The Runaway Bride
Our introduction to the tornado that is Donna Noble. She starts off very angry - seemingly at the Doctor, but she's also angry at the way her life has been going: dead-end job, unsatisfying love life until her recent engagement, and her fiancé turns out to be an alien who is just using her. On top of that, she finds herself in the TARDIS. I like how her relationship with the Doctor grows over the course of Series 4.
Smith and Jones
We meet this season's companion, Martha Jones, medical student, who is the only person in her hospital to remain cool when the hospital is suddenly transported to the moon. Middling episode, though.
The Shakespeare Code
A grand time as we meet Will S. himself, writing his sequel to Love's Labours Lost, called Love's Labours Won. Lots of humor.
Just as the Doctor took Rose to New Earth, so does he take Martha there - only to find that much of the population has taken to the highways, so much so that they live their lives in endless, three-dimensional gridlock. Naturally, aliens are to blame. The Doctor gets to jump from car to car to find Martha before she becomes monster food. I presume the gridlock is an allegory to our congested highways and resource usage, but the episode didn't do much for me.
Daleks in Manhattan/Evolution of the Daleks
The Cult of Skaro has survived their earlier encounter with the Doctor through an "emergency temporal shift" and find themselves in 1930s Manhattan with a plan to integrate human DNA into themselves in order to…well, it's not clear. Make themselves more inventive and thus be able to overcome the Doctor? Add in the Depression, a Hooverville in Central Park, the building of the Empire State Building, and a showgirl in love, and you have a fun episode.
The Lazarus Experiment
An elderly scientist discovers a way to make himself young again - and suffers the consequences. Interesting back-and-forth between the scientist and the Doctor on the downsides of a long life, but ultimately a disappointing episode.
Trapped on board, the Doctor and Martha have only 42 minutes to stop a spaceship heading toward a sun. I liked how the episode unfolded nearly in real-time, but the plot was thin. Another disappointment.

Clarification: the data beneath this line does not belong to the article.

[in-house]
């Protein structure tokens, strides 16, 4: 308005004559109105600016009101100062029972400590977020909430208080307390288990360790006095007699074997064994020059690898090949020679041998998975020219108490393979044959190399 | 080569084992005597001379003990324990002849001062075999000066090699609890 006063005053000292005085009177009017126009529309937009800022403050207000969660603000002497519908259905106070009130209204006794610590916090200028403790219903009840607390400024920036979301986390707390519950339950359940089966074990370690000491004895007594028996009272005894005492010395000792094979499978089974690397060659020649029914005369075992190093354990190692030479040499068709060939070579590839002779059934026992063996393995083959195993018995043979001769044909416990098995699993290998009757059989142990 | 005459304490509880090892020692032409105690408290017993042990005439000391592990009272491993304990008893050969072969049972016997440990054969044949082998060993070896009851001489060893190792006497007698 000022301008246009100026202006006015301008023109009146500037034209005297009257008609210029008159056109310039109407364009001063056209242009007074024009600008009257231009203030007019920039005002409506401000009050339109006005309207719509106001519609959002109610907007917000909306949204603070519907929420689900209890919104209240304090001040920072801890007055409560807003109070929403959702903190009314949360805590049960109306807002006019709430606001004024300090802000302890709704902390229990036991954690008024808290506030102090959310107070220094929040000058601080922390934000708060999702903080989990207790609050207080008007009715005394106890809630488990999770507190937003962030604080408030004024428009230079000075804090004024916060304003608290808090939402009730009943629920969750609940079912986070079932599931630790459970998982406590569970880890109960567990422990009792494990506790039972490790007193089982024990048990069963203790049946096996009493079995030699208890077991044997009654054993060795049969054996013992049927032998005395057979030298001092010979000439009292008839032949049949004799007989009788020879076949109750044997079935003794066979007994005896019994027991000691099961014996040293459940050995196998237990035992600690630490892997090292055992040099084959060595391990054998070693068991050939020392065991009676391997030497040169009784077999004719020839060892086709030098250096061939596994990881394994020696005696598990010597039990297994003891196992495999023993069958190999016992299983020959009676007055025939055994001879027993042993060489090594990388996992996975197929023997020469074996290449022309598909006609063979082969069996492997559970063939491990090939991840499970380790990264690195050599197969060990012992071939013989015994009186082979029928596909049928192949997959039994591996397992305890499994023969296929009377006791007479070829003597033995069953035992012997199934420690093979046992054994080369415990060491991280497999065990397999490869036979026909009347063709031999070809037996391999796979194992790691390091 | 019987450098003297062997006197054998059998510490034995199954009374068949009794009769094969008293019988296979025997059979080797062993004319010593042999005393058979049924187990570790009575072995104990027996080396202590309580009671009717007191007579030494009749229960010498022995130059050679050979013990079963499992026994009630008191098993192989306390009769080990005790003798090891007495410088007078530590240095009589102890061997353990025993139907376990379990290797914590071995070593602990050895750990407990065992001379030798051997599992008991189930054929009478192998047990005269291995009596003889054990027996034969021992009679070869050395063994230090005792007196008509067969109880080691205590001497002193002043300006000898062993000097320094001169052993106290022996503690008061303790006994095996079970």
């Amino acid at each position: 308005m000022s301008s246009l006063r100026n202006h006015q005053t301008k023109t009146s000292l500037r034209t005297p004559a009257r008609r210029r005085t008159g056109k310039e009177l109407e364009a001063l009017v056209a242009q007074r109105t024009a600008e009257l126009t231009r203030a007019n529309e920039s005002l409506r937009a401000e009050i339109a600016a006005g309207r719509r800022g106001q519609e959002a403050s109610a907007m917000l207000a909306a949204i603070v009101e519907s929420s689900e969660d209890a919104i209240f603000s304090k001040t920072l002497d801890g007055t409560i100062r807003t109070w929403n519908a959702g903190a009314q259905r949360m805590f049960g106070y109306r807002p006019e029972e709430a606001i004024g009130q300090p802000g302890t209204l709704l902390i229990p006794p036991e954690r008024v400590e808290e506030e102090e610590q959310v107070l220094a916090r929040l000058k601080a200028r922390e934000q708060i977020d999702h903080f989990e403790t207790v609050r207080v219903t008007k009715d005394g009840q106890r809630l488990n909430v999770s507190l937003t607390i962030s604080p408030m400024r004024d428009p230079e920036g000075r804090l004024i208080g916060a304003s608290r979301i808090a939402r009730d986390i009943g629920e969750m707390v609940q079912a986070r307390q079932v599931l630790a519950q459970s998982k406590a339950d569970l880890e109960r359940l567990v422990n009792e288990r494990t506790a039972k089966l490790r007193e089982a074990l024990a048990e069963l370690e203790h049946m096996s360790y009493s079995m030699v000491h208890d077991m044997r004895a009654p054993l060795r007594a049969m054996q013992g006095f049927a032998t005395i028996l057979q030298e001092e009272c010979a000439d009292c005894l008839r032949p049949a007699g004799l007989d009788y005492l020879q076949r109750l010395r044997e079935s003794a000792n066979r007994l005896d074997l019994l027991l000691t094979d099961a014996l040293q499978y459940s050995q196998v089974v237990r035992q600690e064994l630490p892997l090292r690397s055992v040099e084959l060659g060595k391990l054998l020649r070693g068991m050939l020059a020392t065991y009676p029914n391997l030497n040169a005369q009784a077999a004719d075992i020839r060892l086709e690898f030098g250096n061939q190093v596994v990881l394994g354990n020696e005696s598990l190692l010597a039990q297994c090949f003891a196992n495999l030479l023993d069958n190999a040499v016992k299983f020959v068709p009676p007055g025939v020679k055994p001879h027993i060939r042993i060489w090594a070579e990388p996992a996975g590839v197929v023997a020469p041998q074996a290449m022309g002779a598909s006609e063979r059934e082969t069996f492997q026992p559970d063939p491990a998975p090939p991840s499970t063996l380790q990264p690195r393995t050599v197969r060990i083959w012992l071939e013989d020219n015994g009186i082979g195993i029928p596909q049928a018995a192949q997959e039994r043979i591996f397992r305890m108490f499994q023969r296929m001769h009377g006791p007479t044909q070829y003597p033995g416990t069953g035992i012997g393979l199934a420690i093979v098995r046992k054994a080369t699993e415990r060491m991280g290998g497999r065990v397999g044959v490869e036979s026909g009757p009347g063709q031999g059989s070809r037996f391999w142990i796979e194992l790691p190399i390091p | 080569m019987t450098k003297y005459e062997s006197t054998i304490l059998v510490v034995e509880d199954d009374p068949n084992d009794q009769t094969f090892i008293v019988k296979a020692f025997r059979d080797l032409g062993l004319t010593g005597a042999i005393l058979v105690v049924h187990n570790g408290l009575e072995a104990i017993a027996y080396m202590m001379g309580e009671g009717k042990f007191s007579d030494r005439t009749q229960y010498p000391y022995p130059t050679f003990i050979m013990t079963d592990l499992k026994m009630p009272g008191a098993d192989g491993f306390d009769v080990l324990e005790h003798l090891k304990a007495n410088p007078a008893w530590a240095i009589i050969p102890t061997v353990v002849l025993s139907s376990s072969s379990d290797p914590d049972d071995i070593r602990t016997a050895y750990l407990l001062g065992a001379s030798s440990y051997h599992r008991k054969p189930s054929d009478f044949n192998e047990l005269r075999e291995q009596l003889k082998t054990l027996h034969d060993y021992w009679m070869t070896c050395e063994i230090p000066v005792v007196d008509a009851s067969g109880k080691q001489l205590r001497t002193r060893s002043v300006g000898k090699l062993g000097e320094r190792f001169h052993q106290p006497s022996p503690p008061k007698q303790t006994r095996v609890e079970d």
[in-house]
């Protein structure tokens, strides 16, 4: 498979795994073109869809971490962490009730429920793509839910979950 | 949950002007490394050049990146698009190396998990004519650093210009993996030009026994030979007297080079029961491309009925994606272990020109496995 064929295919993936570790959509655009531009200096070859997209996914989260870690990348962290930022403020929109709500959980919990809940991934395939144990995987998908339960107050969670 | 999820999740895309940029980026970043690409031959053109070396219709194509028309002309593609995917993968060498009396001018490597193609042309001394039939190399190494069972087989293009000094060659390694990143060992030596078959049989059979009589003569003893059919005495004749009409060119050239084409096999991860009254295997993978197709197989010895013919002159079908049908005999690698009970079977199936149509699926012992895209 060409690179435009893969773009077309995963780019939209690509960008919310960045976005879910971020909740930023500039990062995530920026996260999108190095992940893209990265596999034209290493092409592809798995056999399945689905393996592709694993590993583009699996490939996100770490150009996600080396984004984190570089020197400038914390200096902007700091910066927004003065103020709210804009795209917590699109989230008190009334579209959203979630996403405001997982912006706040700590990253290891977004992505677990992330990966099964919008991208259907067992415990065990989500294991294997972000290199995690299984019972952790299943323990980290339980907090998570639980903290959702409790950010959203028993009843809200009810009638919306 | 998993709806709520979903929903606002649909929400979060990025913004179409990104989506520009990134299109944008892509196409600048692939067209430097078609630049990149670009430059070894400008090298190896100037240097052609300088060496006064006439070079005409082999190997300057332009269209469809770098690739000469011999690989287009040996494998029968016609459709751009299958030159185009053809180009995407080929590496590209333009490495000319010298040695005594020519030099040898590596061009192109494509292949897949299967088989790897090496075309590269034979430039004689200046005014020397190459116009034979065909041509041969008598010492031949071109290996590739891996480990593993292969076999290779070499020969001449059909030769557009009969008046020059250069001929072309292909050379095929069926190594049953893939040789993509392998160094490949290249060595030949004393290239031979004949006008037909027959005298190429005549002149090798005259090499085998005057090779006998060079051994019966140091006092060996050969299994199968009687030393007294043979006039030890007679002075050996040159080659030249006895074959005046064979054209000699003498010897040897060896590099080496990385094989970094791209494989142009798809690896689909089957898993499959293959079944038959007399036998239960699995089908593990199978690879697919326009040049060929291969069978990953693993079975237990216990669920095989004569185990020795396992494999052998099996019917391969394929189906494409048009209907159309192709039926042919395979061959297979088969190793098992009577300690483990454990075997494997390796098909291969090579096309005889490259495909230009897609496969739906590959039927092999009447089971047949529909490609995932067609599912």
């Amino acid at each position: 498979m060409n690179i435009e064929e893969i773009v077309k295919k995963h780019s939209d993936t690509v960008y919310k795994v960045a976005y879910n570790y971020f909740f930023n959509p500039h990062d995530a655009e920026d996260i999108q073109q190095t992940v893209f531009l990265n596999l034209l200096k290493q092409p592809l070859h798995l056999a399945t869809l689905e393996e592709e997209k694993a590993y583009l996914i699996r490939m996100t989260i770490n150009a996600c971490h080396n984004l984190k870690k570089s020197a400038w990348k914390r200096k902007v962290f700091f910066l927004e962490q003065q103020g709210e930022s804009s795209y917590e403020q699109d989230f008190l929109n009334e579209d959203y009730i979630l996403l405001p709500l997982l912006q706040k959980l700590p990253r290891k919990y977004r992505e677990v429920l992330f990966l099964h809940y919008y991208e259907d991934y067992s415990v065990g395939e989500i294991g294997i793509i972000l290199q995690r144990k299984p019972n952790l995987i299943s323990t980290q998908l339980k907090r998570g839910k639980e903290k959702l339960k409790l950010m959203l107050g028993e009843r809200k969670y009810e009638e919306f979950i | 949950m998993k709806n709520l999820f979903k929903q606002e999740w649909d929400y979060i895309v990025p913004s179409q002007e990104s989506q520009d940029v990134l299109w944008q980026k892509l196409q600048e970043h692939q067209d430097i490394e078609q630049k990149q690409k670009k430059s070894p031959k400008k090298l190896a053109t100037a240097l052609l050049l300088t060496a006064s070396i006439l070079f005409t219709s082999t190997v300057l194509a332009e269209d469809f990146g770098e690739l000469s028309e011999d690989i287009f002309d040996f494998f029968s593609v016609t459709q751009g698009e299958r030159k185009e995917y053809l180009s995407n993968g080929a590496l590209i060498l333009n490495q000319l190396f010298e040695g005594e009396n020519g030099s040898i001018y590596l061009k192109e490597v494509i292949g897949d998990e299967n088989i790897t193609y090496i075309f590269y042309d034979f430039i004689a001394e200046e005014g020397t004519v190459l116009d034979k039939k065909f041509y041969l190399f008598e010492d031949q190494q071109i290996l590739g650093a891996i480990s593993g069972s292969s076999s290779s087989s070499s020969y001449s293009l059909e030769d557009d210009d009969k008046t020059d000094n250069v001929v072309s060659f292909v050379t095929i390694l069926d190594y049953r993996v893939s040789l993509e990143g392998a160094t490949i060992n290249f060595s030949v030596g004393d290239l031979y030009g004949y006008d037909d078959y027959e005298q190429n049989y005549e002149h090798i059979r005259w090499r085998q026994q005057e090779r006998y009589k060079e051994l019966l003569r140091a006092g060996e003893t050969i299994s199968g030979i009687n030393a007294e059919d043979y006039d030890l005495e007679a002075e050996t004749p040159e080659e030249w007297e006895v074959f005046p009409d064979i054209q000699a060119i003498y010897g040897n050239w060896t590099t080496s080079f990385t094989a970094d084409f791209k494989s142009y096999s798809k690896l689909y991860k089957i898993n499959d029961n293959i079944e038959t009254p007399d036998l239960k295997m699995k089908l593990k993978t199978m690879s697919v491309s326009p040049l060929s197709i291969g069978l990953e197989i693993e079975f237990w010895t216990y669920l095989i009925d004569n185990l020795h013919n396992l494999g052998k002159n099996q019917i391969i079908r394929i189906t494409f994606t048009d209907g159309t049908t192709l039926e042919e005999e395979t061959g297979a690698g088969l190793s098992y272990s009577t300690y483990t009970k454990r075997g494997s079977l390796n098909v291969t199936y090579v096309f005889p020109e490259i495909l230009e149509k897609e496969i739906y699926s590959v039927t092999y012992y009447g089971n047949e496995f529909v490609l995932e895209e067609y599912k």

Human Nature/The Family of Blood
In order to hide from a group of short-lived aliens who want the Doctor's body, he uses the Chameleon Arch to make himself a human named John Smith and to forget about his life as a Time Lord; he and Martha then hide out in 1913. John Smith works as a lecturer in a boys' school while Martha works as a maid. Even as he is hunted by the Family of Blood, the Doctor falls in love with a young widow. This is one of the great episodes of the series. At the end, Joan, the widow, tells the Doctor that the seemingly cowardly Smith was braver than he, the Doctor, was: while the Doctor hid from his enemies, Smith was willing to sacrifice his life to make things right.
In 2007, Sally Sparrow investigates a creepy old house, only to find messages from the Doctor from 1969. Another terrific, poignant story featuring the Weeping Angels that explores the nature of time travel.
Captain Jack Harkness returns and grabs hold of the TARDIS as it dematerializes. In an effort to shake him off, the TARDIS travels to the end of the universe, in the year 100 trillion. He, Martha, and the Doctor encounter the remnants of the human race are trying to escape to a place called "Utopia." A Professor Yana is unable to get the engines of the escape ship working. The Doctor helps him. Martha notices that the professor has a pocket watch just like the one "John Smith" had in the episode "Human Nature." Yana is revealed to be the Doctor's old enemy, the Time Lord who calls himself the Master, having used the Chameleon Arch to make himself human to flee the Time War. The Master steals the TARDIS, returning to Earth and stranding the Doctor, Martha, and Jack.
The Sound of Drums/Last of the Time Lords
Following on the previous episode, Jack uses his vortex manipulator to bring the Doctor and Martha to Earth where the Master, having taken the name Harold Saxon, has become Prime Minister. He uses the phone network to control the population and an "alien race" called the Toclafane as his army. He captures the Doctor and uses the Lazarus machine to age him. Martha escapes and, in the next year, travels the world, secretly preparing the human race to use the telephone network against the Master.
* * *
It's hard to recall the subtleties of this season because I've been spending my time watching the Matt Smith seasons. The good episodes stand out, while the so-so ones blend together. Tennant seems to get a fair amount of grief in the fan commentaries, but I rather like his Doctor. Most of the time he plays the role as very human, only occasionally reminding the viewer that, no indeed, he's not human at all. ("The Sound of Drums" most obviously.)